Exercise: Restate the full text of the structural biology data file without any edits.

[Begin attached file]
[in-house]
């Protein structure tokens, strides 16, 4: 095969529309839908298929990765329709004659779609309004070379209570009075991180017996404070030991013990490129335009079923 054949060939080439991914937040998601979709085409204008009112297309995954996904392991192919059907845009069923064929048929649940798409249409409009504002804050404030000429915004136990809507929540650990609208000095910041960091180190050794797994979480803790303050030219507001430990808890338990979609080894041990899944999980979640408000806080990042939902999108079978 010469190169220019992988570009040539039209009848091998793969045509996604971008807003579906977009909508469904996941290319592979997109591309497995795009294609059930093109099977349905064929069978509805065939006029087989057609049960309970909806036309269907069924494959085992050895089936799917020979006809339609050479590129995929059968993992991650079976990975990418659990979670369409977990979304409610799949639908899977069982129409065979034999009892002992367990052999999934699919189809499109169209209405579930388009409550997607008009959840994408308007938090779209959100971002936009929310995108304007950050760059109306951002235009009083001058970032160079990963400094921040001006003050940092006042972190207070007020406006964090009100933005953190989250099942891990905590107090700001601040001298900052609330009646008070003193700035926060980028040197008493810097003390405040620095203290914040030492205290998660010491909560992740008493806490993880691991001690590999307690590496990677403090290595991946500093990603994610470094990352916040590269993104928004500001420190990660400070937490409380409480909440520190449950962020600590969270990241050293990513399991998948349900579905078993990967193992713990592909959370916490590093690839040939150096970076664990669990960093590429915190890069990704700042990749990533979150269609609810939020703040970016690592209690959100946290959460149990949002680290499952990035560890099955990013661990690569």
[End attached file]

[in-house]
């Protein structure tokens, strides 16, 4: 095969529309839908298929990765329709004659779609309004070379209570009075991180017996404070030991013990490129335009079923 054949060939080439991914937040998601979709085409204008009112297309995954996904392991192919059907845009069923064929048929649940798409249409409009504002804050404030000429915004136990809507929540650990609208000095910041960091180190050794797994979480803790303050030219507001430990808890338990979609080894041990899944999980979640408000806080990042939902999108079978 010469190169220019992988570009040539039209009848091998793969045509996604971008807003579906977009909508469904996941290319592979997109591309497995795009294609059930093109099977349905064929069978509805065939006029087989057609049960309970909806036309269907069924494959085992050895089936799917020979006809339609050479590129995929059968993992991650079976990975990418659990979670369409977990979304409610799949639908899977069982129409065979034999009892002992367990052999999934699919189809499109169209209405579930388009409550997607008009959840994408308007938090779209959100971002936009929310995108304007950050760059109306951002235009009083001058970032160079990963400094921040001006003050940092006042972190207070007020406006964090009100933005953190989250099942891990905590107090700001601040001298900052609330009646008070003193700035926060980028040197008493810097003390405040620095203290914040030492205290998660010491909560992740008493806490993880691991001690590999307690590496990677403090290595991946500093990603994610470094990352916040590269993104928004500001420190990660400070937490409380409480909440520190449950962020600590969270990241050293990513399991998948349900579905078993990967193992713990592909959370916490590093690839040939150096970076664990669990960093590429915190890069990704700042990749990533979150269609609810939020703040970016690592209690959100946290959460149990949002680290499952990035560890099955990013661990690569």